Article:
Last year, there were quite a few security scandals that affected both Lenovo and Dell. Duo Security, a security company that offers two-factor authentication and endpoint security products, uncovered that it’s not just those two laptop companies that are putting their customers in danger of getting hacked, but others as well, including Acer, Asus, and HP.
Duo Security investigated laptops from all five companies and found that all of the updaters either don’t use HTTPS encryption at all, or if they do, it’s not set up properly and can still be susceptible to man-in-the-middle attacks.
Bloatware - More Than Just A Waste Of Resources
The company believes that these laptop makers are installing “bloatware” on PCs that not only waste resources, but also put users at risk, despite all the security features that Microsoft may have implemented in its latest Windows operating system. Often, these software tools completely bypass Windows’ defenses, which means that attackers that take advantage of them can bypass those protections as well.
“It doesn’t take much for one piece of software to negate the effectiveness of many, if not all defenses. One non-ASLR DLL, a predictably mapped RWX memory segment, a trivially exploitable command injection bug — these all make an attacker’s life easier — and OEM software is full of them,” said Duo Security’s researcher in a recent paper.“Rob Joyce, Chief of NSA’s TAO group made abundantly clear what most of us already know: why do what’s difficult and risky when you simply don’t have to? Hacking in practice means taking the path of least resistance, and OEM software is often a weak link in the chain. All of the sexy exploit mitigations, desktop firewalls, and safe browsing enhancements can’t protect you when an OEM vendor cripples them with pre-installed software,” added the researchers.
OEMs, Making Windows Hacking Easy
The researchers discovered that all of the five major OEMs shipped custom software with their laptops, and that software contained at least one vulnerability that resulted in arbitrary remote code execution capabilities, allowing for complete control of the machines by potential attackers.
Duo Security also mentioned that using the vulnerabilities wouldn’t require sophisticated technical knowledge, which means they could be exploited easily. The exploitation would also be made easier by the large attack surfaces offered by these updaters.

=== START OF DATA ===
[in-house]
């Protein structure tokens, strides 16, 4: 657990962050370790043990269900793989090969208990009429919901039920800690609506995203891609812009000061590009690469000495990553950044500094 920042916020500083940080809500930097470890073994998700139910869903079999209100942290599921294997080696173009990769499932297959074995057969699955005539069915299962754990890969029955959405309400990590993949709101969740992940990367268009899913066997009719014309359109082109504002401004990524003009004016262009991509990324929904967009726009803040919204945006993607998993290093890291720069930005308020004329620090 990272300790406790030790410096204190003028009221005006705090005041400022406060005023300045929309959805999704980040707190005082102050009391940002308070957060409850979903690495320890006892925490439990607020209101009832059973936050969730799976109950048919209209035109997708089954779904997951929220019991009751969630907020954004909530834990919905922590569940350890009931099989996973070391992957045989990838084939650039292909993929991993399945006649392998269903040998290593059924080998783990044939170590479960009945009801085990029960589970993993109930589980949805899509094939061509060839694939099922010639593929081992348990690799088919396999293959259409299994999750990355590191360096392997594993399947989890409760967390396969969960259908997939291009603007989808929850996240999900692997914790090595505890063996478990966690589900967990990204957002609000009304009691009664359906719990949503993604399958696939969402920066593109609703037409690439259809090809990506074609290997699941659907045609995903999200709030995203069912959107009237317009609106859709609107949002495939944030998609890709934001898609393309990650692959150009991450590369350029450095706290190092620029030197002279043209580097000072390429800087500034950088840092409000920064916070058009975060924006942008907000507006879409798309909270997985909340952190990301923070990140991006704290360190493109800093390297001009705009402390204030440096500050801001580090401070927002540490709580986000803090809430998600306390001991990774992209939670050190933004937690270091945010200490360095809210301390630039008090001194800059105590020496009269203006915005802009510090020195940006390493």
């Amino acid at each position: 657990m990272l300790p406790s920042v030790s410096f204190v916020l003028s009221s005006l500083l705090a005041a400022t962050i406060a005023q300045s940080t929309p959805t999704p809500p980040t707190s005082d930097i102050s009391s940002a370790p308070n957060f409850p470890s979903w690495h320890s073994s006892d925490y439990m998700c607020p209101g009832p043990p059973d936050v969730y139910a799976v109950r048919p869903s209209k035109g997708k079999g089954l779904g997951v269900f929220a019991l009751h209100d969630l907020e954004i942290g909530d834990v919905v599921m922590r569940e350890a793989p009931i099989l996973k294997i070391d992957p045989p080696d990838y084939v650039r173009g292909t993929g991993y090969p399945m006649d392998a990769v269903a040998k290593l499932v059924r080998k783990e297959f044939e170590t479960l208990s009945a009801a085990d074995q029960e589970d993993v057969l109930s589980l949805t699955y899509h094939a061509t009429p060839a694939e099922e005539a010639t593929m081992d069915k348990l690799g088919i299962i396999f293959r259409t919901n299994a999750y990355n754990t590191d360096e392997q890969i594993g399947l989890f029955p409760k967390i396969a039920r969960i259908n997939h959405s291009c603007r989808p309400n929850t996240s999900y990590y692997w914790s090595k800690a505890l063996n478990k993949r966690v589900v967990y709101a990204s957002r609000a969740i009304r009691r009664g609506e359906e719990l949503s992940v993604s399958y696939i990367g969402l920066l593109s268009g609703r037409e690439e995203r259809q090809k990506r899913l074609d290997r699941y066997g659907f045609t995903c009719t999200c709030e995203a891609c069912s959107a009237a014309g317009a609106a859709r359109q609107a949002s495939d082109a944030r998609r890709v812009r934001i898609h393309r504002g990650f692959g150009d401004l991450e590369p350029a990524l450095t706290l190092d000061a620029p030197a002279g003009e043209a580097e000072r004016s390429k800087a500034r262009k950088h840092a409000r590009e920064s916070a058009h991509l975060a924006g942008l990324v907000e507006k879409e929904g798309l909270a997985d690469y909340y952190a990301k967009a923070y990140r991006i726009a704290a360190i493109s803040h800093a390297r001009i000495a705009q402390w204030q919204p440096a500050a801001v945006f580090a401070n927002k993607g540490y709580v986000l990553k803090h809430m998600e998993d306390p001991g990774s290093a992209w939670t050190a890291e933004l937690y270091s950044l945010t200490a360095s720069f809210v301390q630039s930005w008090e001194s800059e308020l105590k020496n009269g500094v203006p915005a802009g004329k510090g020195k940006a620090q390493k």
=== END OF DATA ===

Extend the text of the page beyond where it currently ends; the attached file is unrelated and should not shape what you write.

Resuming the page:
The security company thought that the biggest problem was the lack of HTTPS encryption for updates, as well as a lack of code-signing and certificate pinning. These features would significantly increase the security of these OEM and third-party updaters and make them much more resilient to exploitation.
Not verifying the update manifest for authenticity can also pose a great danger for users, because malware can stop various updates that would otherwise patch certain vulnerabilities.
Another issue the researchers discovered was with silent updates without user notification. Automatic updates tend to generally benefit users, but for security reasons, users should at least be notified when they happen. Otherwise, there’s the risk that an attacker can take advantage of that silent update to install malware without the user knowing about it.
Duo Security also called out OEMs such as Dell and Asus, which seem to add pointless obfuscation and encryption features to its updaters that demonstrate a security through obscurity mentality. The security researchers found the obfuscation trivial to reverse engineer.
Signature Edition Not So Clean After All
Microsoft has been offering “Signature Edition” devices for some time, and at least in theory, they should be free of bloatware from PC OEMs. However, OEM-supplied updaters still seem to be present on these machines in most cases, therefore making Signature Edition devices just as vulnerable as other devices sold directly from the OEMs.
The OEMs seem to be using a combination of their own updaters as well as third-party updaters, with various degrees of security implementations. Duo Security researchers mentioned, for instance, that Lenovo had one updater that was protected against MITM attacks, while another one had no protections whatsoever.
Mitigations For Users And OEMs
The main mitigation strategy Duo Security recommended is to wipe any OEM installation as soon as you get a new laptop. Otherwise, the company recommended that users uninstall all OEM components in the Windows operating system.
To laptop OEMs, the company recommended using TLS encryption, manifest signing to prevent the modification of the manifest contents, as well as code signing through Microsoft’s Authenticode service.
Lenovo and Dell security scandals from last year don't seem to have phased either company, or the other major laptop OEMs, too much. They continue to update their software over unencrypted connections or don't sign their packages at a time when it's never been easier or cheaper to do either of those things. Because this seems to be an industry-wide practice already, and competition alone hasn't had the desired effect, it will be up to users to put pressure on the OEMs to fix these problems.
Lucian Armasu is a Contributing Writer for Tom's Hardware. You can follow him at @lucian_armasu.